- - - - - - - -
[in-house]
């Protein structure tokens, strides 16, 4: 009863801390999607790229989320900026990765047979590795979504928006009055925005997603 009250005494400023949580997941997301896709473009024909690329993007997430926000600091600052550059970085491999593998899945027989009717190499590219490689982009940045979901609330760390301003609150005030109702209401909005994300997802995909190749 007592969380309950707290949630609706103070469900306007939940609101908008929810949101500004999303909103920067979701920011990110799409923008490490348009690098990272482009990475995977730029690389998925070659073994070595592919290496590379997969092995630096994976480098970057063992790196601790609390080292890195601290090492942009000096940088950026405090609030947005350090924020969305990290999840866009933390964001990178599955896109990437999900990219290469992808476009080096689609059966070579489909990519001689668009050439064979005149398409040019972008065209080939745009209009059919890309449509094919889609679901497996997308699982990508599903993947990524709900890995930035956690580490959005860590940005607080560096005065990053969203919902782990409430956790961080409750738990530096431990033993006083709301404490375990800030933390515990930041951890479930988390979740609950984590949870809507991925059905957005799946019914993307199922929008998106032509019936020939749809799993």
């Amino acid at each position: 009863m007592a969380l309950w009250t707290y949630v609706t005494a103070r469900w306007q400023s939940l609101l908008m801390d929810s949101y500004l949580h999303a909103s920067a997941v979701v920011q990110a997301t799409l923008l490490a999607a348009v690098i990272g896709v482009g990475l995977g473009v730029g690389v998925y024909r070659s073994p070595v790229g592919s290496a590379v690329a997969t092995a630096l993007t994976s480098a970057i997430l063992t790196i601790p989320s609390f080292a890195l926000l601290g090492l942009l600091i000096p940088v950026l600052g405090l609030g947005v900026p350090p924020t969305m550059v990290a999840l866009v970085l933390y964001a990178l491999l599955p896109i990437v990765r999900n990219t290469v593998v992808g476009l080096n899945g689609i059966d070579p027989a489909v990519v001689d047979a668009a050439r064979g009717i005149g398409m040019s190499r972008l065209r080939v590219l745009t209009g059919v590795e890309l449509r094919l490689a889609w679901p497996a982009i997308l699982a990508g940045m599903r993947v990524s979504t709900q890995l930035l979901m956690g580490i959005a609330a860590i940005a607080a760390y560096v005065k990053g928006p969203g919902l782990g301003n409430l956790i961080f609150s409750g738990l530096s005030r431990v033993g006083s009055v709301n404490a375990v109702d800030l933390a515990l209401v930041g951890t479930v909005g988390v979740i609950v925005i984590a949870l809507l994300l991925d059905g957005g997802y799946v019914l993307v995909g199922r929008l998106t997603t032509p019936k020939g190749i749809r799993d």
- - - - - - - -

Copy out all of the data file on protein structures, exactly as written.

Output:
[in-house]
């Protein structure tokens, strides 16, 4: 009863801390999607790229989320900026990765047979590795979504928006009055925005997603 009250005494400023949580997941997301896709473009024909690329993007997430926000600091600052550059970085491999593998899945027989009717190499590219490689982009940045979901609330760390301003609150005030109702209401909005994300997802995909190749 007592969380309950707290949630609706103070469900306007939940609101908008929810949101500004999303909103920067979701920011990110799409923008490490348009690098990272482009990475995977730029690389998925070659073994070595592919290496590379997969092995630096994976480098970057063992790196601790609390080292890195601290090492942009000096940088950026405090609030947005350090924020969305990290999840866009933390964001990178599955896109990437999900990219290469992808476009080096689609059966070579489909990519001689668009050439064979005149398409040019972008065209080939745009209009059919890309449509094919889609679901497996997308699982990508599903993947990524709900890995930035956690580490959005860590940005607080560096005065990053969203919902782990409430956790961080409750738990530096431990033993006083709301404490375990800030933390515990930041951890479930988390979740609950984590949870809507991925059905957005799946019914993307199922929008998106032509019936020939749809799993």
């Amino acid at each position: 009863m007592a969380l309950w009250t707290y949630v609706t005494a103070r469900w306007q400023s939940l609101l908008m801390d929810s949101y500004l949580h999303a909103s920067a997941v979701v920011q990110a997301t799409l923008l490490a999607a348009v690098i990272g896709v482009g990475l995977g473009v730029g690389v998925y024909r070659s073994p070595v790229g592919s290496a590379v690329a997969t092995a630096l993007t994976s480098a970057i997430l063992t790196i601790p989320s609390f080292a890195l926000l601290g090492l942009l600091i000096p940088v950026l600052g405090l609030g947005v900026p350090p924020t969305m550059v990290a999840l866009v970085l933390y964001a990178l491999l599955p896109i990437v990765r999900n990219t290469v593998v992808g476009l080096n899945g689609i059966d070579p027989a489909v990519v001689d047979a668009a050439r064979g009717i005149g398409m040019s190499r972008l065209r080939v590219l745009t209009g059919v590795e890309l449509r094919l490689a889609w679901p497996a982009i997308l699982a990508g940045m599903r993947v990524s979504t709900q890995l930035l979901m956690g580490i959005a609330a860590i940005a607080a760390y560096v005065k990053g928006p969203g919902l782990g301003n409430l956790i961080f609150s409750g738990l530096s005030r431990v033993g006083s009055v709301n404490a375990v109702d800030l933390a515990l209401v930041g951890t479930v909005g988390v979740i609950v925005i984590a949870l809507l994300l991925d059905g957005g997802y799946v019914l993307v995909g199922r929008l998106t997603t032509p019936k020939g190749i749809r799993d």